According to Corporate Communications Group’s Direct Mail Infographic, the average American household receives 454 pieces of marketing mail per year. And 41% of American’s actually look forward to checking their mail every day. So how can you send distinguishable direct mail that speaks specifically to each recipient? Send them mail created just for them—personalized and customized to each person. As I mentioned in my previous blog, data is the key to variable and personalized direct mail. Simply putting a customer’s name on a piece of mail is no longer an impressive marketing feat. Research shows that 54% of consumers want to receive mail from brands that interest them with promotions that are relevant. Because of this, brands should be tracking their consumers digital footprint to better understand and anticipate their purchase intent. They can then use that data to customize and send direct mail campaigns to the same audience with exactly the product(s) or promotion(s) they were looking at online. (This is known as “retargeting” with direct mail.) Of all industries, travel and hospitality currently print the highest volume of direct mail. Using cruise lines as an example, they could easily distinguish themselves from their competition by sending a brochure detailing the exact trip the traveler was previously researching online. But, as we see on a regular basis here at CCG, personalization can be applied to all types of direct mail in all industries. Interested in how your company can refine its direct mail strategy to include personalization? Contact Corporate Communications Group today and let us help you personalize your next direct mail campaign.
Let me ask you a question. Which would you rather receive from your best friend? A generic email or a meaningful, handwritten letter? Unless you’re a robot, or perhaps a psychopath, I would assume the latter. Like a good friendship, prospecting is all about relationship building and putting in effort. High-value prospects deserve to receive a package in the mail with their name on it and a personalized message. This package could also include print samples specifically for your prospect or branded merchandise relevant to their industry. Just like general consumers, your prospects receive hundreds of mailpieces every year. It is up to you to print something memorable for them. Direct mail can cut through the noise of the digital world and allow for further engagement with prospects, in addition to whatever online channels you may be using.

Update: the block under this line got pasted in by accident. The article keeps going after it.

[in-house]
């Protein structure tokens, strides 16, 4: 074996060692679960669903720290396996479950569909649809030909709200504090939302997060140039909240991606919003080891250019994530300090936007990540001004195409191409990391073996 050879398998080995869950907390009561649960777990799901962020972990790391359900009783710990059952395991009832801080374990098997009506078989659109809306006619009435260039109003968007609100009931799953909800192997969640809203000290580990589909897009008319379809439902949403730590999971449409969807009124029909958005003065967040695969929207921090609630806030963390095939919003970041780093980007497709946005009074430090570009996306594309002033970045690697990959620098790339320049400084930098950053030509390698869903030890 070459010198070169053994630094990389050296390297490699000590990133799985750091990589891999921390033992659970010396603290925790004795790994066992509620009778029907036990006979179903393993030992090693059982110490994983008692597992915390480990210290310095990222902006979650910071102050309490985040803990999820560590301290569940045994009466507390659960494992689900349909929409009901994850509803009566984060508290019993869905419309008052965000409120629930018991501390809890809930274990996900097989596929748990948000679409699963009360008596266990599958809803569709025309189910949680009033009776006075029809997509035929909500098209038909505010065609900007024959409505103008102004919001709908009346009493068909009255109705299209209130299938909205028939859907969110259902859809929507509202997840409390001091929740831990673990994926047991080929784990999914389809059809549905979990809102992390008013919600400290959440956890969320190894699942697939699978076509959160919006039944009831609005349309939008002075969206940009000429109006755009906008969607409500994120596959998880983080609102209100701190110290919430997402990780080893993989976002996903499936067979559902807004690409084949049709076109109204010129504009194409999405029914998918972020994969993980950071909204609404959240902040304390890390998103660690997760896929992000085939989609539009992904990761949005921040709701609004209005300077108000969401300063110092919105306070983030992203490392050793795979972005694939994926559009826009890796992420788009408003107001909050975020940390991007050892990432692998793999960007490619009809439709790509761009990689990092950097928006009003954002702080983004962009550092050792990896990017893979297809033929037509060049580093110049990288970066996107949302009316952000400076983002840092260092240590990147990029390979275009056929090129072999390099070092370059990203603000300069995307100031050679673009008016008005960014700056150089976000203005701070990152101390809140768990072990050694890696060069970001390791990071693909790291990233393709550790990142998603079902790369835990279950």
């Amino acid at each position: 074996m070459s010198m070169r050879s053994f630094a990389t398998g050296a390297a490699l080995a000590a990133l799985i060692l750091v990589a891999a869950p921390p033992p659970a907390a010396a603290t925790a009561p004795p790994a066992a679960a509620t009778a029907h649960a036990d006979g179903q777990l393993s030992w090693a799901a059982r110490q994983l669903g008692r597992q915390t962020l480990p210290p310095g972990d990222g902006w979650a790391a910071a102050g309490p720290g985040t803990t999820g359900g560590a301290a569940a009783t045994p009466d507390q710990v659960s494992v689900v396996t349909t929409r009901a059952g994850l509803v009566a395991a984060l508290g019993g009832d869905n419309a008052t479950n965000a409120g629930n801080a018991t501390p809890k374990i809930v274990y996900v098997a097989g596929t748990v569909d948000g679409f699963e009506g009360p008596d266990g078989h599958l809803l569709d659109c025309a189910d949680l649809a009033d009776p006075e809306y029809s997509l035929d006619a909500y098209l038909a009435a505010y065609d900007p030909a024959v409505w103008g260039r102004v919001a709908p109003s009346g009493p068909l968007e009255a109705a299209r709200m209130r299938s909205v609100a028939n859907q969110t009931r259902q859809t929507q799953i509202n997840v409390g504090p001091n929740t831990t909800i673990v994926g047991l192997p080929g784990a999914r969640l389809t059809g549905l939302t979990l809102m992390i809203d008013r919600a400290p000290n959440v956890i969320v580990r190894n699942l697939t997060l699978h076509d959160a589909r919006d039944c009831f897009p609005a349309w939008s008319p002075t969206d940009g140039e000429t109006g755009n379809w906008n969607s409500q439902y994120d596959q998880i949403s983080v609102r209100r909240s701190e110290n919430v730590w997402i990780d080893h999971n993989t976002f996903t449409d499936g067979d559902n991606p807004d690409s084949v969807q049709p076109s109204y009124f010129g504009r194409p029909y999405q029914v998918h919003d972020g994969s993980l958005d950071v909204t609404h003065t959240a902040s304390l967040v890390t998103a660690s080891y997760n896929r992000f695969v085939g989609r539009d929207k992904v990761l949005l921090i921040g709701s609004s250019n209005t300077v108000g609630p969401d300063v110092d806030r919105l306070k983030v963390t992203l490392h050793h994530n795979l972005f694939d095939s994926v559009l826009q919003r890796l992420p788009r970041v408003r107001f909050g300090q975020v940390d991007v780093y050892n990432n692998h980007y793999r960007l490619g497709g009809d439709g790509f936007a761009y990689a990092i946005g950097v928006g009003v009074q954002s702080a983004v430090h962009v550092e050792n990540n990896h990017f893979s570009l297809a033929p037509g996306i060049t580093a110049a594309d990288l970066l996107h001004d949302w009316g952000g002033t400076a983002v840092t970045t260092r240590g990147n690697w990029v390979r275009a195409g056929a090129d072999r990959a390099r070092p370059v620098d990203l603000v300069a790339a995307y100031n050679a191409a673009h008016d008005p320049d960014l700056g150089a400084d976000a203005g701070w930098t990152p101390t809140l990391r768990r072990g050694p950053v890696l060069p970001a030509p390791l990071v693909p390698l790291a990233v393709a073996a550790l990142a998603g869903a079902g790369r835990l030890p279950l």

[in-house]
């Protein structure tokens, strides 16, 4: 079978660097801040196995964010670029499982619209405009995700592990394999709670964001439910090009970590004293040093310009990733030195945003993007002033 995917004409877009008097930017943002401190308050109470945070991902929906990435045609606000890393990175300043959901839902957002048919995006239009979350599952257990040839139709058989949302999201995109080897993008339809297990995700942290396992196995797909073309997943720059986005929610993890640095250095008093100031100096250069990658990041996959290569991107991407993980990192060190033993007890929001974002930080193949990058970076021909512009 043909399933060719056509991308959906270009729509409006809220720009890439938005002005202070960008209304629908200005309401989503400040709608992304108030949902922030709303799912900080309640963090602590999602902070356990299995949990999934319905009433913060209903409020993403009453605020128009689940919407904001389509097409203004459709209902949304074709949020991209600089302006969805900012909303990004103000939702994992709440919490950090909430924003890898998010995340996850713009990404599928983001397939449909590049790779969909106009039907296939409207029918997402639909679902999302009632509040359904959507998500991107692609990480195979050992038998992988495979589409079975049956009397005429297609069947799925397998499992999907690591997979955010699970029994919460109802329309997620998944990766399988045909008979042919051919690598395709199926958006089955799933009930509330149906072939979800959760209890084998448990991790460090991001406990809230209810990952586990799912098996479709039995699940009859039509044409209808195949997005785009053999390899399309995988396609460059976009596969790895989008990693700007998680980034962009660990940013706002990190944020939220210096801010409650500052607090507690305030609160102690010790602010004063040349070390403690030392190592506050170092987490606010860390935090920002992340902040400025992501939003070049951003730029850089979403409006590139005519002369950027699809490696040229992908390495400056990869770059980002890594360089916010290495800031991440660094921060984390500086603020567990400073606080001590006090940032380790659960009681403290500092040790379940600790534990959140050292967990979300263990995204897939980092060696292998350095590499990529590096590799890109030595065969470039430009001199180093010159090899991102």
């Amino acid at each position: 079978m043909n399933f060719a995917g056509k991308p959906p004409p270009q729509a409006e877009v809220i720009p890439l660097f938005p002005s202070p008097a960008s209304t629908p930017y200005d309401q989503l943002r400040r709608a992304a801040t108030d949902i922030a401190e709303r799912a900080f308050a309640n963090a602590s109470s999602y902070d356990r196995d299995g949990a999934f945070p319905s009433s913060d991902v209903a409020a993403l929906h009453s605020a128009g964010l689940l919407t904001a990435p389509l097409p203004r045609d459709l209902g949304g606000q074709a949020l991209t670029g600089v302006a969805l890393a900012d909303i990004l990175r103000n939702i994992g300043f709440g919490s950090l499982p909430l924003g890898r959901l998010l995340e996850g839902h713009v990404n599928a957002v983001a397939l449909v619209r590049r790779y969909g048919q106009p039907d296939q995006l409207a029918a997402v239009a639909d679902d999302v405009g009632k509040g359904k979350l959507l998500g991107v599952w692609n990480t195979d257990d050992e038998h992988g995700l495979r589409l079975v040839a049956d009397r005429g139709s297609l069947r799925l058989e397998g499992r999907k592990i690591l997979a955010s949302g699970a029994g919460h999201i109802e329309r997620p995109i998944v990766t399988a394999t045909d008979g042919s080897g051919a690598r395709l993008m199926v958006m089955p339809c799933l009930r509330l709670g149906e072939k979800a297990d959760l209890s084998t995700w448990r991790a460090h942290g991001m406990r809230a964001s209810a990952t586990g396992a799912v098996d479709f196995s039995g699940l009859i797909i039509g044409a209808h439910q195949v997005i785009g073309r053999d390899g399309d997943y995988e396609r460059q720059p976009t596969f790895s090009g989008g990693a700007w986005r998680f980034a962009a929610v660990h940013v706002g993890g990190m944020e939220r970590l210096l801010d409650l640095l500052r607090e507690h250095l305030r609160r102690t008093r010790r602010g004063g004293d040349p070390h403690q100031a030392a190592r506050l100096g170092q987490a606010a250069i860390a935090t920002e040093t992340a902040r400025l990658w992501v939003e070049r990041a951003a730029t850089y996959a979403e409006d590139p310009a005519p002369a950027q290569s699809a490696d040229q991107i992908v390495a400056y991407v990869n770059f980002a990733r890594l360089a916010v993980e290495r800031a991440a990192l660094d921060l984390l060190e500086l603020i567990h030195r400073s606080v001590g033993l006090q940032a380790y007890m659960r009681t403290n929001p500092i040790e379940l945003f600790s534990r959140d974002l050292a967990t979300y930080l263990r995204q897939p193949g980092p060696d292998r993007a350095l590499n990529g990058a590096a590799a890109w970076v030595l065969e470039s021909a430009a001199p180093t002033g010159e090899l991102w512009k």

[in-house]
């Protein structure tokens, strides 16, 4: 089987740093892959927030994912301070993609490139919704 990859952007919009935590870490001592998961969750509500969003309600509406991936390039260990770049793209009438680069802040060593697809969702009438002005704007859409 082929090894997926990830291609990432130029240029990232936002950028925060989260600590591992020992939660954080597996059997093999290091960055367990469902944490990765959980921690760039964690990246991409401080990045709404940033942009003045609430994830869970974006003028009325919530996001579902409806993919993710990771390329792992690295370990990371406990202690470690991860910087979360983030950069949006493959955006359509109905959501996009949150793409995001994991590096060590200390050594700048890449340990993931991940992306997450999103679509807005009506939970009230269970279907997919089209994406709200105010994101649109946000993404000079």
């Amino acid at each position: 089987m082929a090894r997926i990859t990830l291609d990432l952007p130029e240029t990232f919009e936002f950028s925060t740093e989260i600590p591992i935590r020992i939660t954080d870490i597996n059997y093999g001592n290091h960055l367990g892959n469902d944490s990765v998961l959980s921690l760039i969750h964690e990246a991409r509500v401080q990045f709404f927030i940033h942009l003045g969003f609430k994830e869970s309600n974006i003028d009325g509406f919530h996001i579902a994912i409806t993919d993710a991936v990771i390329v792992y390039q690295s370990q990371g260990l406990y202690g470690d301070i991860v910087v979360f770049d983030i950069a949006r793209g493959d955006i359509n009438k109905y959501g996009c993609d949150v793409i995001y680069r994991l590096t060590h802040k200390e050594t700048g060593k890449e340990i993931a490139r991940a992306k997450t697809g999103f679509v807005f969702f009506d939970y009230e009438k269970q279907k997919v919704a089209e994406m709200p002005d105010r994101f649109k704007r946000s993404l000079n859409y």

3. Cross-Channel Promotion
As I was researching for this blog, I scoured a number of websites for data and information. Afterwards, I went onto Facebook to check the notifications on the Corporate Communications Group page and the first thing I saw was an advertisement for one of the websites I had just visited. I immediately recognized the brand, and now it has been in the back of my mind all afternoon. This is an example of cross-channel promotion and digital retargeting. Reaching customers across multiple platforms in a short period of time is crucial to brand recognition, sales, and customer retention. Wise marketers will incorporate direct mail into their omnichannel marketing strategy as well. Let’s analyze a scenario. I’m on the Target® website comparing makeup concealers from Brand A and Brand B. Later, I see an advertisement on google from Brand A for the exact concealer I was looking at, and I receive an email from Brand B. Two days later, I receive a post card advertising the concealer from Brand B. Statistics show that most consumers would move forward and purchase Brand B. These statistics can be found in the CCG Direct Mail Infographic. Our infographic research also taught us that 73% of American consumers prefer being contacted by brands via direct mail and 60% of catalog recipients visit the website of the company that mailed them the catalog. More touchpoints within your marketing strategy often leads to more sales. At CCG we work with our clients every day to optimize their cross-channel promotional strategy—let us do it for you too!